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Australian cycads, marine algaes, native mints and human expansion

Four scientists at the Sydney Royal Botanical Gardens have won important research funding to study cycads, marine algaes, Australian mints and a carnivorous bladderwort plant. Cycads, the descendants of the giant ferns we associate with dinosaurs are now menaced by human population growth, expansion and activities in Australia and elsewhere. Dr Oliver Sachs made cycads famous in The Island of the Colorblind, in his study of one species' association with a fatal neurological disease that became a leading cause of death in Guam, but world-wide and in Australia, cycads need humans to start caring about them.

Four young scientists based at Sydney’s Royal Botanic Garden have won awards worth hundreds of thousands of dollars in major science grants for their work on cycads, marine algaes, Australian mints and the prey-capture mechanisms of carnivorous bladderworts. The scientists are Dr Nagalingum, Dr Trevor Wilson, Yola Metti, and Dr Richard Jobson.

Their work is in collaboration with Dr Alan Miller, Dr Barry Conn (Royal Botanical Gardens and Domain Trust) and Dr Murray Henwood (University of Sydney).

Dr Nagalingum and Australian Cycads

Dr Nagalingum (pictured above and at end of article) has won a prestigious Winston Churchill Memorial Trust Fellowship for her work in cycad conservation genetics in overseas laboratories. Cycads are listed as the most endangered plants and most likely victims of a mass extinction caused by humans. There are studies for the cycads of Tonga, Japan, Guan and Fiji, but information about Australian cycads is very limited. Dr Nagalingum intends to develop skills for cycad conservation here. She wants to use her knowledge to inspire young people to become scientists and to train younger scientists, as well as to raise awareness of the problem of cycad conservation. (More about cycads and Dr Nagalingum at end of article.)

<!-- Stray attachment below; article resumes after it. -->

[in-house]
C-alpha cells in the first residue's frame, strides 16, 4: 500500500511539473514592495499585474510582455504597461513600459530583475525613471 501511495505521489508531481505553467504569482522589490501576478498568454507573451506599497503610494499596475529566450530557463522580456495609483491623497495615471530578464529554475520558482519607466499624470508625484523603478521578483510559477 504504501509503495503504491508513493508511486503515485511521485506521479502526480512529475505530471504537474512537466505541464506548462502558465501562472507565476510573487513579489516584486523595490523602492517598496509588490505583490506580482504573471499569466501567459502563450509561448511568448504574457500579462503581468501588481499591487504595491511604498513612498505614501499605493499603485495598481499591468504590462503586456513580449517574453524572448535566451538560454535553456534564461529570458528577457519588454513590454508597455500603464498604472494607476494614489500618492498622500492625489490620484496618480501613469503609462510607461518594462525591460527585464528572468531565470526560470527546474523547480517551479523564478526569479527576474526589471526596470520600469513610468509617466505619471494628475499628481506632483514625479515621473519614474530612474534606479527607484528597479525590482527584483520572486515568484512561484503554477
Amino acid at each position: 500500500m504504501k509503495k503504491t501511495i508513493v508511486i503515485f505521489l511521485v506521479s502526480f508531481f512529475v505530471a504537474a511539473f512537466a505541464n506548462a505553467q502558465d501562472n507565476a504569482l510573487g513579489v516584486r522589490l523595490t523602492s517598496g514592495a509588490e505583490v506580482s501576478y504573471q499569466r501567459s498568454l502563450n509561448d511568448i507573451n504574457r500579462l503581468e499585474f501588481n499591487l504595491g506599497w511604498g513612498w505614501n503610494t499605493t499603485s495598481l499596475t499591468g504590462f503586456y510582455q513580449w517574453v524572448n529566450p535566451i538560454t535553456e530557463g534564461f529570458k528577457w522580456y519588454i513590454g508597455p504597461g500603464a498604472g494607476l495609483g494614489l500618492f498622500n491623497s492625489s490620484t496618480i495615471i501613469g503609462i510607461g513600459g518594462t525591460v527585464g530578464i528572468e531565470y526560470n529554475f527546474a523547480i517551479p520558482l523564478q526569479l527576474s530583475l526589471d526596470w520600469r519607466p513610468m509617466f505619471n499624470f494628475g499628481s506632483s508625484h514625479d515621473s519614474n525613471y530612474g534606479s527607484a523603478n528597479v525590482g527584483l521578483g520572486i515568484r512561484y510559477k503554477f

As well as Dr Nagalingum’s significant achievement, three of the youngest new scientists based at the National Herbarium of NSW at the Royal Botanic Garden have brought in over $500,000 through the highly competitive Australian Biological Research Study (ABRS) grant scheme – including salaries for two three-year postdoctoral positions.

“The funding goes towards three projects that will help the NSW Government and the Royal Botanic Gardens & Domain Trust (RBG&DT) meet our goals to contribute to understanding and conserving Australian plant biodiversity and as these grants are highly competitive, success indicates how well regarded these workers are nationally,” commented Ms Parker, the NSW Environment minister.

Yola Metti and marine algae

For one project Yola Metti, in collaboration with Dr Alan Miller, will investigate the Laurencia complex - a group of common red algae or seaweeds.

These seaweeds are very important in near coastal ecosystems in temperate and tropical parts of the world and provide food, oxygen and shelter to a vast array of organisms including fish and worms. The group of algae contains approximately 170 known species and Australia is a major centre of diversity with 61 identified species.

The coastline along the bottom half of Australia, including most of the New South Wales coast, is the world’s most diverse algae zone – making us custodians to all this diversity.

“Our fisheries and natural ecosystems wouldn’t survive without it,” the Minister noted.

“This important three year study by Yola Metti and Alan, in collaboration with many overseas workers, could lead to doubling or tripling the number of known species and will make an important contribution to our knowledge of Australia’s marine flora biodiversity.”